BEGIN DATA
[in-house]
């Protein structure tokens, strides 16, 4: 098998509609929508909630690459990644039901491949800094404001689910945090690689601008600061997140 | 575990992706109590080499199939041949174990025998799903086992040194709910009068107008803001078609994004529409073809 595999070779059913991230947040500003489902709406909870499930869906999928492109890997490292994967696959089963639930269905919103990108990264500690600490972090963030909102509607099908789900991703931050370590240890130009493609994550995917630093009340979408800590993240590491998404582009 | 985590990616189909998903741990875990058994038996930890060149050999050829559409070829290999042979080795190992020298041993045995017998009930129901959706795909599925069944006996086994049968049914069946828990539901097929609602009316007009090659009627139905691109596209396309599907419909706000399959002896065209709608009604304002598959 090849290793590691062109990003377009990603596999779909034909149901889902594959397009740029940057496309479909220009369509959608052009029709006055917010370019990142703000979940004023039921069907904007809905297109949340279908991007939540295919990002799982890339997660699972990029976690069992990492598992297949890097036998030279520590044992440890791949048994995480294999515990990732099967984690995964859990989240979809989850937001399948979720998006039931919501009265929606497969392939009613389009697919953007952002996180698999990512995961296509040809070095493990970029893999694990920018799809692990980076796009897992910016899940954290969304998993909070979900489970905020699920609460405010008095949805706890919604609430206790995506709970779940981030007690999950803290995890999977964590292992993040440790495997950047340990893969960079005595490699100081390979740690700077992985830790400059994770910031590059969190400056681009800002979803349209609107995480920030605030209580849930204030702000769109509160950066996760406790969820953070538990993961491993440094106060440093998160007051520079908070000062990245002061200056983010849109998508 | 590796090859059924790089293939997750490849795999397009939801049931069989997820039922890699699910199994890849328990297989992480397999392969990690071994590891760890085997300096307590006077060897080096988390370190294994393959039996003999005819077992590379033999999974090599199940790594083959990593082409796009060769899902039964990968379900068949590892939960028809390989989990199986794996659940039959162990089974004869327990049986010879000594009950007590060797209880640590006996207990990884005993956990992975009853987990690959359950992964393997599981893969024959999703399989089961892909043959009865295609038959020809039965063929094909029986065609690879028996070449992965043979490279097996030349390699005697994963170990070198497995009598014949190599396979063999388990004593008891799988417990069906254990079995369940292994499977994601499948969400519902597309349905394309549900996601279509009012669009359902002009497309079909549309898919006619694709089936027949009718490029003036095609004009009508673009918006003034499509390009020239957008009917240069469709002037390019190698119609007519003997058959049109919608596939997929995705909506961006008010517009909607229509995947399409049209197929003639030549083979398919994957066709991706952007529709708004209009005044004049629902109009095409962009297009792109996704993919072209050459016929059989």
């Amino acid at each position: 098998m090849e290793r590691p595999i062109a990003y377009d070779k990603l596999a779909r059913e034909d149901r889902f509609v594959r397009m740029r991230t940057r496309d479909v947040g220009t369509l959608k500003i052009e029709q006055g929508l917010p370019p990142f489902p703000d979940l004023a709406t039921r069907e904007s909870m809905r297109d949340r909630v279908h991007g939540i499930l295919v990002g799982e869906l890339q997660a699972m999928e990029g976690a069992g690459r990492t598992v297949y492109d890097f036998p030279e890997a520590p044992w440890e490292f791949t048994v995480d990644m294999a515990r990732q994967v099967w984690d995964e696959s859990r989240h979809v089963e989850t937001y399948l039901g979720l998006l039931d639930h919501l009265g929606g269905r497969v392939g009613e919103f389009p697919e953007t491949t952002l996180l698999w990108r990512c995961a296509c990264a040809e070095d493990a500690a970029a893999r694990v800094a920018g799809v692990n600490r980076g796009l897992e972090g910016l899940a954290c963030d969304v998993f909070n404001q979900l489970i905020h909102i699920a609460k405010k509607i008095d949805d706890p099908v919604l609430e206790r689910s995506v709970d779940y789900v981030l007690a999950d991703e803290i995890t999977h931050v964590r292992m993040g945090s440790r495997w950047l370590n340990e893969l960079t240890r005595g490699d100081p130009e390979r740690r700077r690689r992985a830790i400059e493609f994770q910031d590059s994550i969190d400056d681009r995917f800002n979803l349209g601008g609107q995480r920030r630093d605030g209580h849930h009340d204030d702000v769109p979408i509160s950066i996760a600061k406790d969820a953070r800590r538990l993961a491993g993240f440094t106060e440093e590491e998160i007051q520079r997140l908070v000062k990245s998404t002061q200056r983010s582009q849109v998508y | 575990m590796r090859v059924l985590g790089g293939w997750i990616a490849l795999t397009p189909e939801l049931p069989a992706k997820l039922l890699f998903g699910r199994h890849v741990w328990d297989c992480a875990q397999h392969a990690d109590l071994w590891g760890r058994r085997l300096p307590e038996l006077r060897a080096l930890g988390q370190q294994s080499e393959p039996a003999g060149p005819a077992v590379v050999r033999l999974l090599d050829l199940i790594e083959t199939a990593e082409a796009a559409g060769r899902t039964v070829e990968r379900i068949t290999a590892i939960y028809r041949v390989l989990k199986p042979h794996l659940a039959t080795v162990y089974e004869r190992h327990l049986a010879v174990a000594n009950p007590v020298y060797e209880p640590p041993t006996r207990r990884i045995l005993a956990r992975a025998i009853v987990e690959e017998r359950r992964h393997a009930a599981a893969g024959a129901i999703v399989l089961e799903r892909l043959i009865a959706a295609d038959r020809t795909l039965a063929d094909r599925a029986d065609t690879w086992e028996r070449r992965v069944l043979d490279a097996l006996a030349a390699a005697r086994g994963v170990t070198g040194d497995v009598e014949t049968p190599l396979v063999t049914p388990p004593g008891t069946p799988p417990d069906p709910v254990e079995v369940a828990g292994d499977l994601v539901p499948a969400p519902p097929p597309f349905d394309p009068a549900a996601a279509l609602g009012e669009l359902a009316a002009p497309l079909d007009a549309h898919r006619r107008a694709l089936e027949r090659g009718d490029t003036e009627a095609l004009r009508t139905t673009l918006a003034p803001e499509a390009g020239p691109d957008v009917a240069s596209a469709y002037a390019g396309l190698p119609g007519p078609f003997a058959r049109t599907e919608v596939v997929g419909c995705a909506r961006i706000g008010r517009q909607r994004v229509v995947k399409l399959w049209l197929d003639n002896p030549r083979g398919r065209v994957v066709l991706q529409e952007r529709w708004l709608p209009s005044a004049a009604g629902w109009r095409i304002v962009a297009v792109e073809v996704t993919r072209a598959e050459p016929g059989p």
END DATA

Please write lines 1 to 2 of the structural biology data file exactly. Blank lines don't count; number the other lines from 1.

[in-house]
């Protein structure tokens, strides 16, 4: 098998509609929508909630690459990644039901491949800094404001689910945090690689601008600061997140 | 575990992706109590080499199939041949174990025998799903086992040194709910009068107008803001078609994004529409073809 595999070779059913991230947040500003489902709406909870499930869906999928492109890997490292994967696959089963639930269905919103990108990264500690600490972090963030909102509607099908789900991703931050370590240890130009493609994550995917630093009340979408800590993240590491998404582009 | 985590990616189909998903741990875990058994038996930890060149050999050829559409070829290999042979080795190992020298041993045995017998009930129901959706795909599925069944006996086994049968049914069946828990539901097929609602009316007009090659009627139905691109596209396309599907419909706000399959002896065209709608009604304002598959 090849290793590691062109990003377009990603596999779909034909149901889902594959397009740029940057496309479909220009369509959608052009029709006055917010370019990142703000979940004023039921069907904007809905297109949340279908991007939540295919990002799982890339997660699972990029976690069992990492598992297949890097036998030279520590044992440890791949048994995480294999515990990732099967984690995964859990989240979809989850937001399948979720998006039931919501009265929606497969392939009613389009697919953007952002996180698999990512995961296509040809070095493990970029893999694990920018799809692990980076796009897992910016899940954290969304998993909070979900489970905020699920609460405010008095949805706890919604609430206790995506709970779940981030007690999950803290995890999977964590292992993040440790495997950047340990893969960079005595490699100081390979740690700077992985830790400059994770910031590059969190400056681009800002979803349209609107995480920030605030209580849930204030702000769109509160950066996760406790969820953070538990993961491993440094106060440093998160007051520079908070000062990245002061200056983010849109998508 | 590796090859059924790089293939997750490849795999397009939801049931069989997820039922890699699910199994890849328990297989992480397999392969990690071994590891760890085997300096307590006077060897080096988390370190294994393959039996003999005819077992590379033999999974090599199940790594083959990593082409796009060769899902039964990968379900068949590892939960028809390989989990199986794996659940039959162990089974004869327990049986010879000594009950007590060797209880640590006996207990990884005993956990992975009853987990690959359950992964393997599981893969024959999703399989089961892909043959009865295609038959020809039965063929094909029986065609690879028996070449992965043979490279097996030349390699005697994963170990070198497995009598014949190599396979063999388990004593008891799988417990069906254990079995369940292994499977994601499948969400519902597309349905394309549900996601279509009012669009359902002009497309079909549309898919006619694709089936027949009718490029003036095609004009009508673009918006003034499509390009020239957008009917240069469709002037390019190698119609007519003997058959049109919608596939997929995705909506961006008010517009909607229509995947399409049209197929003639030549083979398919994957066709991706952007529709708004209009005044004049629902109009095409962009297009792109996704993919072209050459016929059989």